Today at the first ever official Ioniconf, we unveiled a number of exciting updates to Capacitor and the Capacitor community.
In no particular order, we announced:
The conference kicks off a new era for Capacitor and for Ionic, the company behind Capacitor.
One of the biggest announcements of the day was that Capacitor will be opening up to embrace every modern web app technology and ecosystem.
While technically Capacitor has worked with any modern web framework and UI library, it was not always clear that Capacitor could be used without Ionic Framework, and the project certainly did not embrace outside frameworks.
With this change, expect to see a lot more Capacitor apps running Angular Material, Tailwind, Material UI, and even Bootstrap. Expect to see content, tutorials, examples, and more on non-Ionic Framework options from the Capacitor team.
The new Capacitor mission is to help all web developers build cross-platform apps with their web development skills.
One of the biggest challenges with an ecosystem like Capacitor (and like any other popular open source ecosystem) is making sure the community can fill in all the gaps left by the core team with plugins, add-ons, and more.
Yesterday, web announced a new Capacitor Community GitHub org and NPM scope to curate the best community-supported Capacitor plugins and encourage more developers to build plugins.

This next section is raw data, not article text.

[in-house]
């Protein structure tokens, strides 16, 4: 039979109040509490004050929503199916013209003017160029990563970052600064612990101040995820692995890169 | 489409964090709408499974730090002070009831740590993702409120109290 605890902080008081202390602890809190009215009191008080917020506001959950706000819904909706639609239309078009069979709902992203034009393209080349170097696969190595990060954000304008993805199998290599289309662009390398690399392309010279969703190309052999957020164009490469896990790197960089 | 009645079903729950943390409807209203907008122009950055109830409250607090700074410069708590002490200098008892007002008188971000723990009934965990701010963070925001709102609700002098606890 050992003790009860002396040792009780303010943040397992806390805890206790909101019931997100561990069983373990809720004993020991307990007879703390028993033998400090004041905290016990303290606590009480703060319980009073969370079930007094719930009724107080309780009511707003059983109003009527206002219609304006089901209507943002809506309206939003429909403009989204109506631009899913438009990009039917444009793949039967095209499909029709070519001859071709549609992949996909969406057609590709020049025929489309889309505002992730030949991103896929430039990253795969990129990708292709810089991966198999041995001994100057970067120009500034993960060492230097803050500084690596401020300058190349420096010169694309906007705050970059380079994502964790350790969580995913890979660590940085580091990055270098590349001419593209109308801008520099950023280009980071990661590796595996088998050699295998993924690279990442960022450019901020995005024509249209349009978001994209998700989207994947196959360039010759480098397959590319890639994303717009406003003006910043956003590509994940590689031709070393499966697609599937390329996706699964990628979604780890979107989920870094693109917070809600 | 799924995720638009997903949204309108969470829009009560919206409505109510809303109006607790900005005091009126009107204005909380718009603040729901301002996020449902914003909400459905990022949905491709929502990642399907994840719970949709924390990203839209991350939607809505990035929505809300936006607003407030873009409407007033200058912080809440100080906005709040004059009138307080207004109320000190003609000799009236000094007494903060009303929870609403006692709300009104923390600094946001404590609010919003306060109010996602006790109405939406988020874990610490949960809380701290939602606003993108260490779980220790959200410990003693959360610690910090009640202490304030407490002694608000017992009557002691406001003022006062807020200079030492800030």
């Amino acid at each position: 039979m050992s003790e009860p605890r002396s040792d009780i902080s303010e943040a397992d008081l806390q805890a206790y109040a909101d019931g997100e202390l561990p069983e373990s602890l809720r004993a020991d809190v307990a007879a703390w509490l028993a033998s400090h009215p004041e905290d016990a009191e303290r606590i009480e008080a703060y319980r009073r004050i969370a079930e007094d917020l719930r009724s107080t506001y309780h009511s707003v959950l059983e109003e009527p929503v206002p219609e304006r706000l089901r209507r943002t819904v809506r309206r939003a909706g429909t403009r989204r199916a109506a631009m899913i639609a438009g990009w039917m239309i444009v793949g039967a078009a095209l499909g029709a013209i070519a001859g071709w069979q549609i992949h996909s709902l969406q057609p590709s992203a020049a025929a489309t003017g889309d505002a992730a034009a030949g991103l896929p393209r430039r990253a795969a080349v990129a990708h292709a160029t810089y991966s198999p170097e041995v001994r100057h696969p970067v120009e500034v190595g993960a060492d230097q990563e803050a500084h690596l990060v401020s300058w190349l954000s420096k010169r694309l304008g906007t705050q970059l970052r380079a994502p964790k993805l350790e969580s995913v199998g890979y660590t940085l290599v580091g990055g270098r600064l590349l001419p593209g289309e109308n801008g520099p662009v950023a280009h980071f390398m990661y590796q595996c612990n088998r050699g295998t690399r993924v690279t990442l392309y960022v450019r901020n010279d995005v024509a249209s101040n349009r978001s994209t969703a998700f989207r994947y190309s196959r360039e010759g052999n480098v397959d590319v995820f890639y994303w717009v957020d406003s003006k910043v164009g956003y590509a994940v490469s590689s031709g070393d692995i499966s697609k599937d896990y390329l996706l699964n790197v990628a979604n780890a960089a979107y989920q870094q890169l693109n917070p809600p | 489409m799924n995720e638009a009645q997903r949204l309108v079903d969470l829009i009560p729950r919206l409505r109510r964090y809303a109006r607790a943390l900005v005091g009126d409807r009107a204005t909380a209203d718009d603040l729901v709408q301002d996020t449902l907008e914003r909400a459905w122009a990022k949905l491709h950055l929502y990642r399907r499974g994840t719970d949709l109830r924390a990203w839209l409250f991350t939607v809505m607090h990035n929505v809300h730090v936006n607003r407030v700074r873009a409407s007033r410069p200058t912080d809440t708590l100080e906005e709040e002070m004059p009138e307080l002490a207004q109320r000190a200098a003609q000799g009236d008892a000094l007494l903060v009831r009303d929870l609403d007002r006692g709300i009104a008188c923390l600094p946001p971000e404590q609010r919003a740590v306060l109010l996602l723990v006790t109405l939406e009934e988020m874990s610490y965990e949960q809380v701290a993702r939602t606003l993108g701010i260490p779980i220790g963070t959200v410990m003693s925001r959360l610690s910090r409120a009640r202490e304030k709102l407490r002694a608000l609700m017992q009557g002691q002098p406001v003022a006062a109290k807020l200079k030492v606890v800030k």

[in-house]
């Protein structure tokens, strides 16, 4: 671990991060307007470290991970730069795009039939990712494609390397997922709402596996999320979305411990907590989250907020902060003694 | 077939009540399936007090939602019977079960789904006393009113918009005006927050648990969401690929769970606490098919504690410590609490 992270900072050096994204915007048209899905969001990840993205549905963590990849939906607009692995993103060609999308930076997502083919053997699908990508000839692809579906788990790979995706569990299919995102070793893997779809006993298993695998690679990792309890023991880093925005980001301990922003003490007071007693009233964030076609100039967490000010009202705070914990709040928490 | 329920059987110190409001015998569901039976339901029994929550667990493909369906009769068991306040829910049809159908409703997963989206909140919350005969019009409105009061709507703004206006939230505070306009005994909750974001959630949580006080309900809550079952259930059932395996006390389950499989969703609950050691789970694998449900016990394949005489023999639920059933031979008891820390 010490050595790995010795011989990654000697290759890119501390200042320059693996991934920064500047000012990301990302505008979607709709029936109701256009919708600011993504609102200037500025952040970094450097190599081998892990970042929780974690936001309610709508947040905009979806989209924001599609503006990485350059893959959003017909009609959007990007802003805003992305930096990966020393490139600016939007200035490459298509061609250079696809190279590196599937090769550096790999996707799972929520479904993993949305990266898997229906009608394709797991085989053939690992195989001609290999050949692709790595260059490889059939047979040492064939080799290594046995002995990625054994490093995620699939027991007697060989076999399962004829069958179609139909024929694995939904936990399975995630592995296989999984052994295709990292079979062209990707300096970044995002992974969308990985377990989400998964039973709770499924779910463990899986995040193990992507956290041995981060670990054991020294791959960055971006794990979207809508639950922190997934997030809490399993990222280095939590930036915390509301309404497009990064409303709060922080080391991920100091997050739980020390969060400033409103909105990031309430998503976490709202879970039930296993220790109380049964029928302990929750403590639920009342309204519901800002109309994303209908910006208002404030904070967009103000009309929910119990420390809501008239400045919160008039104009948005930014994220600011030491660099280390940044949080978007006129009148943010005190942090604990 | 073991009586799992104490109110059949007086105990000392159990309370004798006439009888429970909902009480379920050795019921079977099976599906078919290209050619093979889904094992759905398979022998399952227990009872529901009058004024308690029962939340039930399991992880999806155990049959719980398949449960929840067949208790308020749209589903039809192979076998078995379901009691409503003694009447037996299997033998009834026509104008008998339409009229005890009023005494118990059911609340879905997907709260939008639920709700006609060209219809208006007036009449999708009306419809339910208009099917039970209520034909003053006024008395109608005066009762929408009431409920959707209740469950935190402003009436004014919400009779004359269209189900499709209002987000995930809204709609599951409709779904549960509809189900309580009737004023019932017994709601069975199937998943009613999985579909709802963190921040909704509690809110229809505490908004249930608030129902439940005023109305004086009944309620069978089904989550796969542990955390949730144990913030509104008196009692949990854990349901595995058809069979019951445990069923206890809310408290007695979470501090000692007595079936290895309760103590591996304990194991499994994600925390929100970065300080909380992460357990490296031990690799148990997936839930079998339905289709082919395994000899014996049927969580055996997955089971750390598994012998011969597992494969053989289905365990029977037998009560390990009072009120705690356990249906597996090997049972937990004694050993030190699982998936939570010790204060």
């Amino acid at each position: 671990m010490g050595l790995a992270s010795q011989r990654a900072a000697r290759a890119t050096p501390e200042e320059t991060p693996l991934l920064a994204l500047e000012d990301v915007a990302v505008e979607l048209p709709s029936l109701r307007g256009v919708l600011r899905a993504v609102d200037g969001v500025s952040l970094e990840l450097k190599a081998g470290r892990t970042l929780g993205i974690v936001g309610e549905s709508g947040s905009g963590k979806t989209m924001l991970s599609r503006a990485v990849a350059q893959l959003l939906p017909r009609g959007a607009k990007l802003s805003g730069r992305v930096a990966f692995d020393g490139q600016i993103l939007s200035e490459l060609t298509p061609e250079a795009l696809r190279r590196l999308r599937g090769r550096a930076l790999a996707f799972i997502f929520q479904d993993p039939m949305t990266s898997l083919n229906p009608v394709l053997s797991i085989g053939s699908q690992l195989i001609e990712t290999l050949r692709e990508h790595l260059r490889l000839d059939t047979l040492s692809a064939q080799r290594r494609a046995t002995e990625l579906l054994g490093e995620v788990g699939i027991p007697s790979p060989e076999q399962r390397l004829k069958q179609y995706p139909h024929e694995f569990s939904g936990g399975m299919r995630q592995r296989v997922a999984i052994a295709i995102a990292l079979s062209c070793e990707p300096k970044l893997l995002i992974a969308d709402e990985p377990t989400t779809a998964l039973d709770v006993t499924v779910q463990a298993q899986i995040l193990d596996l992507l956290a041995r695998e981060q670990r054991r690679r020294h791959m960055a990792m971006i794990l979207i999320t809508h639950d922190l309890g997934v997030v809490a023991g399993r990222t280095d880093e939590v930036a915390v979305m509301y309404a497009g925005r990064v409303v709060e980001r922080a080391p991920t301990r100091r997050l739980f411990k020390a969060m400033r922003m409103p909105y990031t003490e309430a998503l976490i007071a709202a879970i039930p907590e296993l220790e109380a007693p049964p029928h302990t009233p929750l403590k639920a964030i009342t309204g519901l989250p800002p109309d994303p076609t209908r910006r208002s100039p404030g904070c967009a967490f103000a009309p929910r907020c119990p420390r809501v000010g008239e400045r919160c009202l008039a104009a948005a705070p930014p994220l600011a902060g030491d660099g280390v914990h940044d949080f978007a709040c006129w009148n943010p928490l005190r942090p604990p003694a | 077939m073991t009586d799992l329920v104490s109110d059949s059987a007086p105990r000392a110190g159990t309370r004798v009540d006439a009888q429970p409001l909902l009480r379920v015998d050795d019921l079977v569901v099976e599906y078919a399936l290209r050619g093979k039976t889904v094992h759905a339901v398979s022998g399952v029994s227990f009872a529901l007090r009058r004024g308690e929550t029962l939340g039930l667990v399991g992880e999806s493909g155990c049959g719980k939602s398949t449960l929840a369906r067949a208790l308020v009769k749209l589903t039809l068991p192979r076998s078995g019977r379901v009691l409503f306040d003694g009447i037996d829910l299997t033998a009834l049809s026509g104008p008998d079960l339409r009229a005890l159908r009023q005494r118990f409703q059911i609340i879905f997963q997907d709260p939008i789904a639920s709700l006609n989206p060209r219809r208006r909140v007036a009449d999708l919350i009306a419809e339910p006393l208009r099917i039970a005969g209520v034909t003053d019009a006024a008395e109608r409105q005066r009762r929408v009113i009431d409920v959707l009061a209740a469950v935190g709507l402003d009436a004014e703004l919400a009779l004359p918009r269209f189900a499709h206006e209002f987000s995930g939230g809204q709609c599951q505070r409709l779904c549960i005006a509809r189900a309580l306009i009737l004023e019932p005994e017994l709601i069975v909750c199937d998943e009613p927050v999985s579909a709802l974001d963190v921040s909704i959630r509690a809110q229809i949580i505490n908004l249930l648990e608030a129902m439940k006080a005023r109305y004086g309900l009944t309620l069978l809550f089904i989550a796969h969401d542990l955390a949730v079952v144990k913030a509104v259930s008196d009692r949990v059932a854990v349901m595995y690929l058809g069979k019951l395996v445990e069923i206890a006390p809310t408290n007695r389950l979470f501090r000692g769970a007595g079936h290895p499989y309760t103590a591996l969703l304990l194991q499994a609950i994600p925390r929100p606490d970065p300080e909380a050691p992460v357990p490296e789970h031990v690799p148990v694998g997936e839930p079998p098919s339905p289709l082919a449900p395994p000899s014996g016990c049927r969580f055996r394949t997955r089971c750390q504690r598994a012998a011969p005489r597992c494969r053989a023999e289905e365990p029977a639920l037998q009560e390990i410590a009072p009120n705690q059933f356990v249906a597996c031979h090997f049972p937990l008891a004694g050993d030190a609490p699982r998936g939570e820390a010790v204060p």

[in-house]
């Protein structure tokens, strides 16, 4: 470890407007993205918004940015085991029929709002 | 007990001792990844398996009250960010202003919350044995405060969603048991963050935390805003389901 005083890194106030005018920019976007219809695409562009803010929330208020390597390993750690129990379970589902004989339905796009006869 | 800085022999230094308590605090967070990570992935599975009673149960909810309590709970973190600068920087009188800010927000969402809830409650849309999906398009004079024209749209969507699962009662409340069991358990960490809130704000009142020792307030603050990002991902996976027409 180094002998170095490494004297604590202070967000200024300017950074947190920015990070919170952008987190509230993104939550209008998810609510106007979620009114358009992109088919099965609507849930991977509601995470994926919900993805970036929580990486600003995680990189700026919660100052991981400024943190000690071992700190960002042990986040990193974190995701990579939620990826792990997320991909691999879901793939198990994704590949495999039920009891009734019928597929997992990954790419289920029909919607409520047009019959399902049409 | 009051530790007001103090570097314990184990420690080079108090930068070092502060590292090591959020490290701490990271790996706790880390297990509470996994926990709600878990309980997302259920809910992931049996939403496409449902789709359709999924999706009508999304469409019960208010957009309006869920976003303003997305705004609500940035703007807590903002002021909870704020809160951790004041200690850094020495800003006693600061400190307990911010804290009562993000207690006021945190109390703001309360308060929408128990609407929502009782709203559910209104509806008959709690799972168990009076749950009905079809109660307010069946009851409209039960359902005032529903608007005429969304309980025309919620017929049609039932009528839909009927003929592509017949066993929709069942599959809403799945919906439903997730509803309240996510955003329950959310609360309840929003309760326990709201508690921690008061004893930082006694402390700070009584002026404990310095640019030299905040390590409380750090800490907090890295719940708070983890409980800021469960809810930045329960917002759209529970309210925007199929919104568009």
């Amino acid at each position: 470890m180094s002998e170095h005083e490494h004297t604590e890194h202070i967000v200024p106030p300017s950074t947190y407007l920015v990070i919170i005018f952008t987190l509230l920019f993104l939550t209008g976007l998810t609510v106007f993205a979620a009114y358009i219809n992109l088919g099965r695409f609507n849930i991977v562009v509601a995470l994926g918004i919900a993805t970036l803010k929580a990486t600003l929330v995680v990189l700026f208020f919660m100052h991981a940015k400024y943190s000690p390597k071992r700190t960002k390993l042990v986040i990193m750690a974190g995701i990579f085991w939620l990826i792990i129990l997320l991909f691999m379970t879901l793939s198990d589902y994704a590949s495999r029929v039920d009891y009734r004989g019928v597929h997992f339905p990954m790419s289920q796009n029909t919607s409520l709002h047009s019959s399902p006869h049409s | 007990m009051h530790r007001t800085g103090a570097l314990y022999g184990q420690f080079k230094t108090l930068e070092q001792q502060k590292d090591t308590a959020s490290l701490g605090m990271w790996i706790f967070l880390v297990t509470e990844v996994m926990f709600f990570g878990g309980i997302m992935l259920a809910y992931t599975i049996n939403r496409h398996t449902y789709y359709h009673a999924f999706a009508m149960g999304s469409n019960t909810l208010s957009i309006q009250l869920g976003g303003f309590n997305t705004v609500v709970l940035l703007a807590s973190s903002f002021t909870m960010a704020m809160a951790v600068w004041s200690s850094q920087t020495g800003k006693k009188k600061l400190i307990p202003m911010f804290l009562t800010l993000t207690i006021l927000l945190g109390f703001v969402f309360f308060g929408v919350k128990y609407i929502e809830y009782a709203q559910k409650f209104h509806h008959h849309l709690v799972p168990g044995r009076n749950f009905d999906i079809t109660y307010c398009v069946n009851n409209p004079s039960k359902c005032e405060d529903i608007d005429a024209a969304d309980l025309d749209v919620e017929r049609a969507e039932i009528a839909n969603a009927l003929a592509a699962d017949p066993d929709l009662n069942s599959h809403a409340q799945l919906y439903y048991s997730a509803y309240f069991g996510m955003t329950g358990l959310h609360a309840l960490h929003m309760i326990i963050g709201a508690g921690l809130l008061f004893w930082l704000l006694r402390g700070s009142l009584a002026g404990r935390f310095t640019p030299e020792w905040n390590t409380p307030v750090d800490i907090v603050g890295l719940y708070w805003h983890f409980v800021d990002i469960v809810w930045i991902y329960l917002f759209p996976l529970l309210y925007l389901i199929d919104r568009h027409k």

Every project in the Capacitor Community is _community maintained and supported_, so the Capacitor core team will not be able to provide any kind of community support to any project in here. However, the team is facilitating and in communication with all maintainers.
We announced Capacitor Elements, an upcoming project to bring operating-system level UI experiences to every Capacitor app, regardless of the web framework or UI library an app uses.
These components will be powered by Ionic Framework under the hood, but will be fully compatible and not conflict with any modern UI library.
The goal is to provide the same types of utility APIs that the operating system would to a traditional native developer, such as Action Sheets, Bottom Drawers, Alerts, Modals, Cameras, and more.
This makes a Capacitor app feel native right away regardless of whether the app framework provides these controls.
Stay tuned for more updates soon!
We announced that Deploy to App Store, a powerful new feature available in Ionic's DevOps service Appflow that enables developers to push builds to the Apple App Store and Google Play Store, is now available to all paid Appflow plans.
This feature is a significant boost to teams frustrated with the manual and tedious app store publishing process, or for teams that wish to automate app store submission as part of their CI/CD pipeline.
Appflow now fully supports Capacitor, and Capacitor is quickly becoming the preferred native runtime when using Appflow.
We also rolled out updated documentation as we embark on a documentation overhaul.
Capacitor is quickly becoming the focal point of Ionic's open source offering, and we're investing heavily in it. The team itself has grown in the last few weeks and we are truly just getting started on our mission to enable all web developers to build cross-platform apps for the app store and the web.
Stay tuned for a ton more Capacitor updates in the coming months!